TIS a pretty German story,
Fresh as falling mountain-dews,
Told us, merely as an item,
In the page of foreign news.
Gretchen, with her banded tresses
Braided close like ropes of gold,
Comely skirt, and snowy kerchief
Blossomed from the bodice fold,
Walks beside the cart of flowers,
Dreamy, sad, and full of thought ;
Thinking all the while of Gottlieb,
Not of business, as she ought.
"Franz," the rough old dog who loved him,
Harnessed in the shafts to draw,
Turning round to look at Gretchen,
But a tearful visage saw.
Bright upon the bridal finger
Shone the unaccustomed ring;
Scarcely worn ere, called to battle,
Gottlieb left her sorrowing.
Now the bitter fight is over;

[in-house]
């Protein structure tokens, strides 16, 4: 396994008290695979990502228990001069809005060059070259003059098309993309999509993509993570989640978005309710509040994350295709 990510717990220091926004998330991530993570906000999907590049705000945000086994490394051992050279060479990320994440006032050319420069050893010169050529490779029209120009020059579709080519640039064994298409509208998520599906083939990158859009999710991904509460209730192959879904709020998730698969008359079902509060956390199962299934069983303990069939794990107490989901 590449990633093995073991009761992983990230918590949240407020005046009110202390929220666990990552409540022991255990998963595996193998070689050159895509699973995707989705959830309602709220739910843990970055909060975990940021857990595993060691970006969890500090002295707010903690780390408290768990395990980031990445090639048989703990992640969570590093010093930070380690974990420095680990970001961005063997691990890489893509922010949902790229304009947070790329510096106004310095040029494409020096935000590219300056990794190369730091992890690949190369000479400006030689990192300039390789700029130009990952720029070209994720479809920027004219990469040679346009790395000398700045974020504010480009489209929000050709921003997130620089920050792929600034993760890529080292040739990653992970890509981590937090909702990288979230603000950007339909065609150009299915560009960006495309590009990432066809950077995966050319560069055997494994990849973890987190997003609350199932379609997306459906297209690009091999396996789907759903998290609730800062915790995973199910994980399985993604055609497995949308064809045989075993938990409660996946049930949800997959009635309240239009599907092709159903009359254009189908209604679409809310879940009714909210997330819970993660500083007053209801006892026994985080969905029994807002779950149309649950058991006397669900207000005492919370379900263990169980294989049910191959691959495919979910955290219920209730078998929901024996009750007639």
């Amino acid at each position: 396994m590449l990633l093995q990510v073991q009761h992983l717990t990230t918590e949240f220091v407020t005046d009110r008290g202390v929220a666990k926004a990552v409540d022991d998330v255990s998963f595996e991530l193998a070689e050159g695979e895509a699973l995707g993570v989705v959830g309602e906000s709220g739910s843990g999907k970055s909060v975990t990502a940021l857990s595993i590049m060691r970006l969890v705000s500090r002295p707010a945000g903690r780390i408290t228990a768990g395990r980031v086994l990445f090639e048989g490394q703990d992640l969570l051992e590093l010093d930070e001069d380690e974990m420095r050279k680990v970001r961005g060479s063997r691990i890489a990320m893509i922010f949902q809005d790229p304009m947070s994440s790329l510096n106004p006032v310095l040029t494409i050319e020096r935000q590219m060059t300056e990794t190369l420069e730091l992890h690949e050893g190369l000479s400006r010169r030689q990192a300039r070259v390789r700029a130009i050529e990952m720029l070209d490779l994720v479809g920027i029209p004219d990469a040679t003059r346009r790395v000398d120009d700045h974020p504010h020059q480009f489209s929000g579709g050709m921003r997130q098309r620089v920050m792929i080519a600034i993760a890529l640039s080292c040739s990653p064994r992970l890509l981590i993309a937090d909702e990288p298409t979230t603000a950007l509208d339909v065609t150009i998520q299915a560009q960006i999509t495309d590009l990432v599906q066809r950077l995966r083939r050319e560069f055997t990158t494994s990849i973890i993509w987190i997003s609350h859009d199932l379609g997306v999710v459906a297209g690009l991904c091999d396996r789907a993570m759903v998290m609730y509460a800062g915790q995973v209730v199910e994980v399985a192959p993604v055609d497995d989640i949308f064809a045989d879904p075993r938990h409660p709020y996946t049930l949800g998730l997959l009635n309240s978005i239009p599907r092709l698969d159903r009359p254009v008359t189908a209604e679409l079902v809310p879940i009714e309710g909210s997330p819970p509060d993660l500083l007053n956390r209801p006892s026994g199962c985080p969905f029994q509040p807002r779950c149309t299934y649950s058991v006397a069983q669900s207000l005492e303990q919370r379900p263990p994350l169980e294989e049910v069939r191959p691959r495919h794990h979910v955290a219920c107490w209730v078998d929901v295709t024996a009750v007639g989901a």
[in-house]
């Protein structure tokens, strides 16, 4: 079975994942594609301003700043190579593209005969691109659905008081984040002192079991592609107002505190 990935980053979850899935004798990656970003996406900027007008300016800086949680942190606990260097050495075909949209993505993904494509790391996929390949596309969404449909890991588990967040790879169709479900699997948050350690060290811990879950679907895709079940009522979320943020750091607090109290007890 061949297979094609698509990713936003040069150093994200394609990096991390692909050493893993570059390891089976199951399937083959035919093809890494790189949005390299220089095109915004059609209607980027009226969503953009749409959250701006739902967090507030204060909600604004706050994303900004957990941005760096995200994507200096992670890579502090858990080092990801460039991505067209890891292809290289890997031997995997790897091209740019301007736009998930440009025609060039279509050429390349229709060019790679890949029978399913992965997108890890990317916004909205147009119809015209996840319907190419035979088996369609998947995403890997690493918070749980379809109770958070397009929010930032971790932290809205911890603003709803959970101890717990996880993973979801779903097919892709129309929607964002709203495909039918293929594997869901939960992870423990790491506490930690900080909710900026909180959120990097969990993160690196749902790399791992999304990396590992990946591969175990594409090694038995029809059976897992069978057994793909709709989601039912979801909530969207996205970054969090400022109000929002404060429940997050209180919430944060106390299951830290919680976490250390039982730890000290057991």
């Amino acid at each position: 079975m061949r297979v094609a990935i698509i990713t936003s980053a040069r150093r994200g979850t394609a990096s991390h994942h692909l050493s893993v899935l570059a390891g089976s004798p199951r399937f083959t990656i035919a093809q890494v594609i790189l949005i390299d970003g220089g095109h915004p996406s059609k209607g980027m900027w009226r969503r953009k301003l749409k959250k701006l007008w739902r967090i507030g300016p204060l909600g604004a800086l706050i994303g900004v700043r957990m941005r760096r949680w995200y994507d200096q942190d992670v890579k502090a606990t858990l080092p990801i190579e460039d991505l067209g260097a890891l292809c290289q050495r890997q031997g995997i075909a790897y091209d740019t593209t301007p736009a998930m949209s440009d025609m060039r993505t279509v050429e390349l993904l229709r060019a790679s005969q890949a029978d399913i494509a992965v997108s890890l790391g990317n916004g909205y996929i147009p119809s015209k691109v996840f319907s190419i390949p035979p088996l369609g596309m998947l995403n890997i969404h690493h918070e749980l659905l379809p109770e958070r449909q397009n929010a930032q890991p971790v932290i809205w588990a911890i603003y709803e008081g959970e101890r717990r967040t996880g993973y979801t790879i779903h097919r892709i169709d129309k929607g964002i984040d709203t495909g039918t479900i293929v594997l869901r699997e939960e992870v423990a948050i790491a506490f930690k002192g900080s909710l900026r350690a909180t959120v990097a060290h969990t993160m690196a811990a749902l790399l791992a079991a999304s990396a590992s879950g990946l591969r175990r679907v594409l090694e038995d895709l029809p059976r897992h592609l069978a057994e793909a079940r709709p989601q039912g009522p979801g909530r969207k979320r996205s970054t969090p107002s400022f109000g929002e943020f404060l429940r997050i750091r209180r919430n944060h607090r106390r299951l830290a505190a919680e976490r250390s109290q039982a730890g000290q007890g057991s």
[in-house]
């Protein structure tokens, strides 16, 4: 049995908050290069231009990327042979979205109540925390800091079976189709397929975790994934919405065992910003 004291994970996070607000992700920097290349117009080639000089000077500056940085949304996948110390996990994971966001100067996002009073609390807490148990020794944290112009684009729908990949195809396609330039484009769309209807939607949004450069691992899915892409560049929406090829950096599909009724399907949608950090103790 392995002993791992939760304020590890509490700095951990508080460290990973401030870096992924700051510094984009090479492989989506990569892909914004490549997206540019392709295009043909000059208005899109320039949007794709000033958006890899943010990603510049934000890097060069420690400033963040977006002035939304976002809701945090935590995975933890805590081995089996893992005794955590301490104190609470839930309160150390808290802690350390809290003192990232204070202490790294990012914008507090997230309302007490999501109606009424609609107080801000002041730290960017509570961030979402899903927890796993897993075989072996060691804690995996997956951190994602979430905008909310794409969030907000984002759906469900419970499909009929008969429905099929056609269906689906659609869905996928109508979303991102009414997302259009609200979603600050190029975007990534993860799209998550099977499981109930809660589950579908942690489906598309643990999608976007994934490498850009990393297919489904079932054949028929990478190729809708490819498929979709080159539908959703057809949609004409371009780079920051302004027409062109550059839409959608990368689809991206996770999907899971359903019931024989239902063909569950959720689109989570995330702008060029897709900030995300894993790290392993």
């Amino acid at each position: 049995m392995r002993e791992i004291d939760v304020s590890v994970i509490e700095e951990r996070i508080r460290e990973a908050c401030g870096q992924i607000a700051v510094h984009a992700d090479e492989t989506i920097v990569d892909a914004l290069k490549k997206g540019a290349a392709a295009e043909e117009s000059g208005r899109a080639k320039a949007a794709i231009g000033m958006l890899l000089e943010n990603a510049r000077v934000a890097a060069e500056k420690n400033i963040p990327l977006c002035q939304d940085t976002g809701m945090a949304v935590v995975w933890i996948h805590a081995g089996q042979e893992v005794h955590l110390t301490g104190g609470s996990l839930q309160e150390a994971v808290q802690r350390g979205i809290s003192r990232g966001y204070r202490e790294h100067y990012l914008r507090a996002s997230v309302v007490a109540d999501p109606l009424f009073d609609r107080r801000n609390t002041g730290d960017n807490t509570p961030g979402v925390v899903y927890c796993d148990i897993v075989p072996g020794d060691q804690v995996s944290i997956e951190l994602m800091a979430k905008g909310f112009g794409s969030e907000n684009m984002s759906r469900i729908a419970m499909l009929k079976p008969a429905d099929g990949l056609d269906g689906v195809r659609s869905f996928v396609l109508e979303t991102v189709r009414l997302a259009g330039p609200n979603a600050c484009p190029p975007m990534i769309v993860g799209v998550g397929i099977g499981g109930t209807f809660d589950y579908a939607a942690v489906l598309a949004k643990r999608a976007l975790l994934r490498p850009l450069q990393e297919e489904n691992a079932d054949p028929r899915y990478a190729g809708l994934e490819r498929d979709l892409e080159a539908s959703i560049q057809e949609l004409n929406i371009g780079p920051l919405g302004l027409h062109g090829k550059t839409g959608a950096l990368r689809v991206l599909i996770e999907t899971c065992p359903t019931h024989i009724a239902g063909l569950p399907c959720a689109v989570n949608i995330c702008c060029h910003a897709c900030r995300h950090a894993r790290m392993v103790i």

Soldier bands with flag and drum
Come marching home. But Gretchen whispers,
"Alas! my Gottlieb does not come.
"What care I for German glory?
One I love is lost to me;
In the trench a ghastly vision
Of his pallid face I see.
"Ah, when strangers buy a posy,
Calling it meantime Too dear,
Do they guess the rose's dewdrop
Is the while a woman's tear?
"Slowly, Franz! Why bound so wildly?
Why that cry so loud and glad?
Down, I say! Alas! my flowers!
Art wicked, Franz, or growing mad?"
Far and wide lie scattered blossoms;
Hark! a cry, a dog's low whine;
A dusty soldier clasping Gretchen,
While bugles blow "Watch on the Rhine."
And passing bands go by them softly;
Weary eyes grow moist and glad,
As, touching sleeves, the soldiers whisper,
"The little one has found her lad."